Below is the text of the speech made by Margaret Thatcher, the then Prime Minister, in the House of Commons on 10 April 1978.
The Prime Minister has made a very long statement and it would neither be possible nor desirable for me to comment on each and every point, especially as much of it will be the subject of debate later in the week. I shall confine myself, therefore, to my usual few points.
First, is the Prime Minister aware that we welcome any strong action by Governments which will bring terrorists to justice and which will prevent further violent acts of the kind which we are seeing far too often in Europe, that we welcome the setting of the date for the direct elections, and that we welcome the declaration of democracy which makes it clear that there is no room in Europe for any one-party State?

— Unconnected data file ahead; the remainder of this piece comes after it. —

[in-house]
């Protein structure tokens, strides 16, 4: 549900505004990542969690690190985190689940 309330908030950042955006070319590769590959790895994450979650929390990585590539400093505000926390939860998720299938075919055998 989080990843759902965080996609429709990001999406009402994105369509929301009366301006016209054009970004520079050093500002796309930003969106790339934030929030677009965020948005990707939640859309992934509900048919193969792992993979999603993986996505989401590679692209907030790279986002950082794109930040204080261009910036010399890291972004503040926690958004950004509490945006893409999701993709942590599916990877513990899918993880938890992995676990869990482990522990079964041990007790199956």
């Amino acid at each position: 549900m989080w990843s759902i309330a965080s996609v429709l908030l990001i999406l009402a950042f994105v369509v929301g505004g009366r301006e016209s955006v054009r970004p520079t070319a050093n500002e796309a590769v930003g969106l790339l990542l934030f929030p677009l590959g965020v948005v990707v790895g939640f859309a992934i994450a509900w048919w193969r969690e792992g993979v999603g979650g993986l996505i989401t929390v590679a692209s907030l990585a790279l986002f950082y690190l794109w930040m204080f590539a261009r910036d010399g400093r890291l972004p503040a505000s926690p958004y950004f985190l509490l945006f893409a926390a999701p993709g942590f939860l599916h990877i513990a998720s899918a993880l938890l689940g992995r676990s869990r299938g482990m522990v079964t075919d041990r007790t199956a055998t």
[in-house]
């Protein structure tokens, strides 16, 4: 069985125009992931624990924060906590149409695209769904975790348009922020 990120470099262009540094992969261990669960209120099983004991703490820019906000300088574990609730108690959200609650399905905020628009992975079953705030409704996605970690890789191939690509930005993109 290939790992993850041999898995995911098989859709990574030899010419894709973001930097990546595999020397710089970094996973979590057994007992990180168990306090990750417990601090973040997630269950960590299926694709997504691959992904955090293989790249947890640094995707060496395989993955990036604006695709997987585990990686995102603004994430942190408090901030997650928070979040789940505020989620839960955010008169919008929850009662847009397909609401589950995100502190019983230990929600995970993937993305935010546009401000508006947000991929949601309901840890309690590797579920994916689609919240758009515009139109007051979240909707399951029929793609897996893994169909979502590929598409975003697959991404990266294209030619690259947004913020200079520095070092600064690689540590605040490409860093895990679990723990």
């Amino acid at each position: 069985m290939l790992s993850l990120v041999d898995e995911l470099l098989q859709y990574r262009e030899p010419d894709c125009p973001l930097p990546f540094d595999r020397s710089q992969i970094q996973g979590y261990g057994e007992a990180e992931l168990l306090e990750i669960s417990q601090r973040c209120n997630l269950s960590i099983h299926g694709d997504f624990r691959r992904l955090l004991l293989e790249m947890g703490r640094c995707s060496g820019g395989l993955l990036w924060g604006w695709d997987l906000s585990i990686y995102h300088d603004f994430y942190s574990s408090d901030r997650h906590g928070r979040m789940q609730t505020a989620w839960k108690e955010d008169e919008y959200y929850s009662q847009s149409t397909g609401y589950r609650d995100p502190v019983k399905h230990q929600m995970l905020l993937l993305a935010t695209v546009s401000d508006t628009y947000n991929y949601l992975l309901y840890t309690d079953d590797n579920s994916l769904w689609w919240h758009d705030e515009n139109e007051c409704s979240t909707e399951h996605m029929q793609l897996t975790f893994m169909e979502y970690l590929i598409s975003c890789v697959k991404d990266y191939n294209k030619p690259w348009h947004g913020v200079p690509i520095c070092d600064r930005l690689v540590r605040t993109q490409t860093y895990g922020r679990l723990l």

Secondly, as there appears to have been a great deal of discussion on international currency and exchange rates and a good deal of confusion—indeed, contradiction—in the reports, it would be helpful if the Prime Minister could clear up some of that confusion and, in particular, if he could say whether there is any change in the Government’s policy of allowing exchange rates to float either against all currencies or specifically against those of our Community partners.
Thirdly, will the Prime Minister say whether there has been any change in the very firm view taken at the Downing Street Summit—I am aware that it was of a different composition—against trade protection? He will remember that at the Downing Street Summit there was a communiqué which said that protection would foster unemployment, increase inflation and undermine the welfare of our peoples. Is that still his view about a country which exports as much as we do?